Book Review - RADICAL

RADICAL by David Platt

David Platt quotes James Truslow Adams, who said in 1931, speaking of the American dream, "a dream...in which each man and each woman shall be able to attain to the fullest stature of which they are innately capable, and be recognized by others for what they are."
I'll never forget the first time I heard someone talk negatively about the "American Dream." It was a little over ten years ago. It was a guy named John Piper ranting and rebuking the idea of living a life that only benefits myself. He scolded us for getting sucked into the "American Dream." I've never been the same, since I heard that message.
In his book, Radical, David Platt carries the torch and responsibility of reminding us that the "American Dream" isn't all it's cracked up to be...oh, and by the way, it's not God's plan for our life.
Near the beginning of the book he says, "While Christians choose to spend their lives fulfilling the American dream instead of giving their lives to proclaiming the kingdom of God, literally billions in need of the gospel remain in the dark."
What I love about this book is the lack of arrogance from the author. It's not condemning. It's questioning our motives and challenging us to live out the great commission and ultimately experience the full Kingdom life in Christ.
With that being said, he definitely doesn't shy away from what some would think would be bold statements. For instance he says, "Regardless of what we say or sing or study on Sunday morning, rich people who neglect the poor are not the people of God."
He later goes on to ask the all too important perspective question of "What is rich?" He says, "If we make only ten thousand dollars a year, we are wealthier than 84 percent of the world, and if we make fifty thousand dollars a year, we are wealthier than 99 percent of the world." It's important to extend our scope beyond our own surroundings and look at how the rest of the world lives. This gives us true perspective, instead of living in subjective ignorance our entire lives.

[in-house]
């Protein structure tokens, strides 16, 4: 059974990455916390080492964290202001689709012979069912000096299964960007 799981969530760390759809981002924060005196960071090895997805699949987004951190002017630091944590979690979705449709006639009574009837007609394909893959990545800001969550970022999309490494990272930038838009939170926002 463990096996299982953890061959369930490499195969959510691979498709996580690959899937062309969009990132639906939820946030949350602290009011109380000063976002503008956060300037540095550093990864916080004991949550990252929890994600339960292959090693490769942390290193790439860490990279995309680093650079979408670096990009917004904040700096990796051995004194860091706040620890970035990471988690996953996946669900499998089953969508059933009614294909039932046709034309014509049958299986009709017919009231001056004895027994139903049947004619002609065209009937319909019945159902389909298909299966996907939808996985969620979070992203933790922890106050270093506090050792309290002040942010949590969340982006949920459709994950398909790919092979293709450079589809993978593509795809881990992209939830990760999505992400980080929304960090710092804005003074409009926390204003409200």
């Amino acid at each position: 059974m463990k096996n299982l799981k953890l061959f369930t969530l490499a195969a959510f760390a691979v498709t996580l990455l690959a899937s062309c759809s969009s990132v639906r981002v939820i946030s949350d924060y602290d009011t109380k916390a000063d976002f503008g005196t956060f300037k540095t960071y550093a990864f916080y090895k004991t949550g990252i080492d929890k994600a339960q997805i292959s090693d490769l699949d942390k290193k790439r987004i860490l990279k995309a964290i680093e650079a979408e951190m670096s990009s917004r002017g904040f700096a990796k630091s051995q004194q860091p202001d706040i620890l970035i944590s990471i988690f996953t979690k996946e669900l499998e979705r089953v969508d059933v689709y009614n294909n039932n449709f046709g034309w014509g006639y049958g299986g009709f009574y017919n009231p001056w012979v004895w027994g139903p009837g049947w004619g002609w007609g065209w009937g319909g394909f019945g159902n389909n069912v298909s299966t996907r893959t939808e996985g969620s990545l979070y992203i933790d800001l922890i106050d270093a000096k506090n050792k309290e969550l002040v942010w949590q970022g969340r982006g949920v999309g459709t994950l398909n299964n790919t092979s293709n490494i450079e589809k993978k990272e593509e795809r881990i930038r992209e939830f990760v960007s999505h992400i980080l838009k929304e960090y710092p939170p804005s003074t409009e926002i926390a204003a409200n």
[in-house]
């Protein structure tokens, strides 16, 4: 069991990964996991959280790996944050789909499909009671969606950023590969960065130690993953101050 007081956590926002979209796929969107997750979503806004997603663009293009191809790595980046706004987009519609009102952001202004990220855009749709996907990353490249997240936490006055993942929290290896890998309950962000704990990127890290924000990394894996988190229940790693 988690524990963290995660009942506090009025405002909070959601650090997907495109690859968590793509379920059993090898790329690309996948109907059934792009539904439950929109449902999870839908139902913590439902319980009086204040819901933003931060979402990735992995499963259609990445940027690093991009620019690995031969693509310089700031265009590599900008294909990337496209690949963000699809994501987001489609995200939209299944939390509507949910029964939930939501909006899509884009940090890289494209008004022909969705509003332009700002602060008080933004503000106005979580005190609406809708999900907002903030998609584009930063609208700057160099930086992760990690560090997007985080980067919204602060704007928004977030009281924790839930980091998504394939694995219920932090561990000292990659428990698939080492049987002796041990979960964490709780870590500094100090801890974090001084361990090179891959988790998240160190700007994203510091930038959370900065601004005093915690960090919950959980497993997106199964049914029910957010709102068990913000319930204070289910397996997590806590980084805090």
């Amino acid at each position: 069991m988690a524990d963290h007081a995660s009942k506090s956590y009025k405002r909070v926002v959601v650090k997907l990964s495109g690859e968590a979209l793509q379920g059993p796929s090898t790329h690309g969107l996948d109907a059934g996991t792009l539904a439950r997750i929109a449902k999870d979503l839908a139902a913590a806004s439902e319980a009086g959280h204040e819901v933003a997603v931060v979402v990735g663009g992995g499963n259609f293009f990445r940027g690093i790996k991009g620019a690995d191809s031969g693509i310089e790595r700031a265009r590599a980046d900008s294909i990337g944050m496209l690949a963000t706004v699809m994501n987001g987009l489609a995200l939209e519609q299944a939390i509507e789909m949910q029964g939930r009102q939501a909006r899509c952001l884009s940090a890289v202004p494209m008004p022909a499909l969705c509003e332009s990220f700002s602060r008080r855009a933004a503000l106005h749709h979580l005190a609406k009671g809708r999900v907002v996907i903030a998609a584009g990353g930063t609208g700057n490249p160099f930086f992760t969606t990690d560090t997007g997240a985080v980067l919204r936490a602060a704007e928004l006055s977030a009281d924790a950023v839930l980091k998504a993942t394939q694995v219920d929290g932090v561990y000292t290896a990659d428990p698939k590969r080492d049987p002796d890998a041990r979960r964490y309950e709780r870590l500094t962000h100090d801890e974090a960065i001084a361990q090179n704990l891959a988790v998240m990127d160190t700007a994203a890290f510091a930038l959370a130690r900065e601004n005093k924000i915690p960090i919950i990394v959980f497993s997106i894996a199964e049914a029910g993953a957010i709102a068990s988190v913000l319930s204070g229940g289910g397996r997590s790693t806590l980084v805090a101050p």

He goes on to say, "The purpose of our lives transcends the country and culture in which we live. Meaning is found in community, not individualism; joy is found in generosity, not materialism; and truth is found in Christ, not universalism."
He ends the book very responsibly. It's one thing to criticize, but criticism is only helpful if there is a solution. After he spends most of the book challenging our process, he ends by giving us some simple and practical ways to change our course and ultimately change lives for sake of the gospel.
I would highly recommend this book to any Christian. Not everyone will love this book or enjoy this book, but I think that's the point. We need to be shaken and broken for the Kingdom of God and stop living for things that are not eternal.

1 comment:

Melissa Lee Aikins said...

I just happened to read some other reviews on this book on Amazon yesterday. Weird. Thanks for your input!